I got a new air compressor alternative!


shieldwulf
07-09-2003, 01:22 PM
I just want to share this info. with you guys hoping that it may be helpful...:smile:

I have just acquired a great new air pump! My hobby shop have helped me to get a decent airbrush set using an air pump instead of a typical air compressor. (It is also my first airbrush "compressor")

I am using a Techno Takatsuki HiBlow air pump (http://www.takatsuki.co.jp/english/products/features.html) for powering my airbrush. It is oil-less, safe (low pressure and no compressed air reservoir), very silent (noise level only 32 dB), continuous operation. I also do not require a pressure gauge and moisture trap. It is actually used for aeration tank but my local hobby shop introduced & modified it to become a low-cost and effective alternative to the expensive and high-pressure air compressors.

http://www.toycube.com/work/takatsuki_hiblow_hp40.jpg

The beauty of this thing is that it has enough air to power up to 3 airbrush at low pressure. Because it cannot be valve controlled (it was designed as an continuous air pump used for aerating water tanks!) so the simple solution is to remove the input air valve components from my airbrush. The only catch is I must use it with a dual action airbrush. Since the airbrush's air valve is removed, the air continuously flows thus eliminating the risk of nozzle clogs. All I need to do is to pull back the dual-action trigger and paint will come out. One more good thing: I don't even need to buy specialised airbrush hose, I used the cheap transparent air tubing bought from an aquarium shop, and I can custom cut the length as I desire! :bigthumb:

What do you think? Any advise or comments appreciated! :cool:

Midnight Racer
07-09-2003, 02:27 PM
Congrats on your new purchase.:biggrin:

freakray
07-09-2003, 02:39 PM
Why don't you require a moisture trap?
Anytime air is being compressed a moisture trap is required.

It seems like you have something good there, anything that allows you to airbrush is good, right?

flyonthewall
07-09-2003, 04:57 PM
If it works fine then its a great idea:bigthumb: Hopefully it will introduce more people to airbrushing.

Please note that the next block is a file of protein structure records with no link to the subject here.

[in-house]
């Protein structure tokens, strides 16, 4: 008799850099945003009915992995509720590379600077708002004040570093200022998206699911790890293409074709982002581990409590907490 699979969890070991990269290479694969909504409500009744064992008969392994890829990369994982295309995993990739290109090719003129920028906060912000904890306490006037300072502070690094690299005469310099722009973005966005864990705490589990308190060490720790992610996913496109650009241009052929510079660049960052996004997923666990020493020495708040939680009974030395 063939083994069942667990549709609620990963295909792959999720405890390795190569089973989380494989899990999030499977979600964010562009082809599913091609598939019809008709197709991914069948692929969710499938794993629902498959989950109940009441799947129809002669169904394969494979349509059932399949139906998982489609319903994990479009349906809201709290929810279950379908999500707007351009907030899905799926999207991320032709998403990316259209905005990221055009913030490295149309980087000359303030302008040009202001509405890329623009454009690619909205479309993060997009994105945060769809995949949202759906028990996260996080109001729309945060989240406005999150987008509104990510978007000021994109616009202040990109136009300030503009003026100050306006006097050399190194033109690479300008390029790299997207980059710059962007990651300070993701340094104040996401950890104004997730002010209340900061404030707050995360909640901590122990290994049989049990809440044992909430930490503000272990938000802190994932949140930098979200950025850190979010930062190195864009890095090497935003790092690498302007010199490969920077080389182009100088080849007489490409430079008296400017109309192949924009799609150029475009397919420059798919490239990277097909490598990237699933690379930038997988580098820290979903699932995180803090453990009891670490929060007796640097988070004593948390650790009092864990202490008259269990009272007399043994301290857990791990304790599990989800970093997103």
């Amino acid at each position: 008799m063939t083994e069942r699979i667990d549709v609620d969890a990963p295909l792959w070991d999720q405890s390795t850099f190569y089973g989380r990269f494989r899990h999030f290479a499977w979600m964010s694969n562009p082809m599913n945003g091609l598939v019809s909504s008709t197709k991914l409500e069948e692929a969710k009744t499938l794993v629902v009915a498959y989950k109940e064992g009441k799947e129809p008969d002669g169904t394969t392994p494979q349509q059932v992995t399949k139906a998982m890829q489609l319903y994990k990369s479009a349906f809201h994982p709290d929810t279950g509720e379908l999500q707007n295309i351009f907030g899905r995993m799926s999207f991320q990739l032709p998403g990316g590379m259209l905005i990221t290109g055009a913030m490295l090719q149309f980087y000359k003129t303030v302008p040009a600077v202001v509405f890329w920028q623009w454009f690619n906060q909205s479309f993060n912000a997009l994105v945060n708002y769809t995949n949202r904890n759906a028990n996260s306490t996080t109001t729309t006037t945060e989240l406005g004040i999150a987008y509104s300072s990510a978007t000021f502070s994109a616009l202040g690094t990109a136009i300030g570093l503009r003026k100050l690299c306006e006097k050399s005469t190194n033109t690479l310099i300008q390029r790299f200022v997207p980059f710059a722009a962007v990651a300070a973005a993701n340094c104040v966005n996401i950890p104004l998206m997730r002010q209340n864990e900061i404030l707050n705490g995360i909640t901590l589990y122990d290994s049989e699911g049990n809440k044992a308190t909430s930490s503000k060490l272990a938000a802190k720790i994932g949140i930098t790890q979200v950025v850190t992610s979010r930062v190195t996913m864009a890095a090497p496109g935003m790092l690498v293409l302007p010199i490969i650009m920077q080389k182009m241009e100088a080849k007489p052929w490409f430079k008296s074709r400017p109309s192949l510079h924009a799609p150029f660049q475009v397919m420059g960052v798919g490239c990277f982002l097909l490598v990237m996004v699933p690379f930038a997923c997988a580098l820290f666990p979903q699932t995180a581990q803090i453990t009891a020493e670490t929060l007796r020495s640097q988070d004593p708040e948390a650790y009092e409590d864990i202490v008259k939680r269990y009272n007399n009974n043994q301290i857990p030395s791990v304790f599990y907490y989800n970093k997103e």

shieldwulf
07-09-2003, 09:07 PM
Originally posted by freakray
Why don't you require a moisture trap?
Anytime air is being compressed a moisture trap is required.

It seems like you have something good there, anything that allows you to airbrush is good, right?

Actually you are right, a moisture trap would be good. After about 4 hours of continuous operation, there are a little bit of moisture seen in the transparent rubber tubing. But that is because I only operate 1 airbrush, and the pressure is higher (the other 2 outlet valves are closed). However it is a minor issue (perhaps to me), the rubber tubing is easily replaceable and costs only SGD0.40 per metre (USD0.24) from my aquarium shop. Basically it works great, and I'm so happy with it! :icesangel

I found another trick: connect a 2 metre long open ended rubber tubing (the longer the less noisy) to another outlet valve will allow me to further lower the air pressure coming out from my airbrush.

Btw, my earlier photo shows a BB Rich 0.3mm nozzle airbrush parking on a Gunze Sanyo's "Mr.Hobby Stand II".

Yes, airbrushing is great so much fun! However, I would still encourage anyone starting out on this hobby to begin with some spray cans and traditional brushes in order to experience the fundamentals. :smile:

stealthviper79
03-14-2005, 01:48 AM
which means u can't control amount of airflow since u removed the airvalve??

shieldwulf
03-14-2005, 09:30 AM
Yes, no control to amount of airflow, but this is resolved through the use of a valve-control at the air pump outlet. Because the hose is the same kind used for aquarium, I used the "aquarium" control-valve to control the air flow that comes out of the pump.

This will not affect the pump's operation so long as there is still air coming out.

Once I set the desired air flow, I let it to flowout constantly. And it does not affect the quality of the paintwork. It also has the advantage of avoiding paint clog at the nozzle because air is flowing out constantly.

I have been using the pump ever since I bought it about 2 years ago. And in the hot and humid summer all year round country of mine, nothing happens to the pump - i.e. no signs of overheating. Also no need for oil change, and near-zero maintenance. The only maintenance is probably to take out the air inlet filter by popping off the top cap of the air pump, rinse it with water and air-dry. I reckoned I need to do this probably in another 3 years. The longest I've used it non-stop is about 15 hours.

I don't think it has proven to be superior to the traditional air tank compressor. Neither do I think that the air tank compressor is more superior to my "air pump" method of airbrushing. It works very well for me, that's all I can say.

which means u can't control amount of airflow since u removed the airvalve??

stealthviper79
03-14-2005, 07:11 PM
I see..thanks a lot for your quick reply!! I've located another HIBLOW user from another forum who's intending to upgrade his compressor and selling me his HIBLOW for cheap.. am now considering! But thinking if it's so good, why is he upgrading? hmmm....

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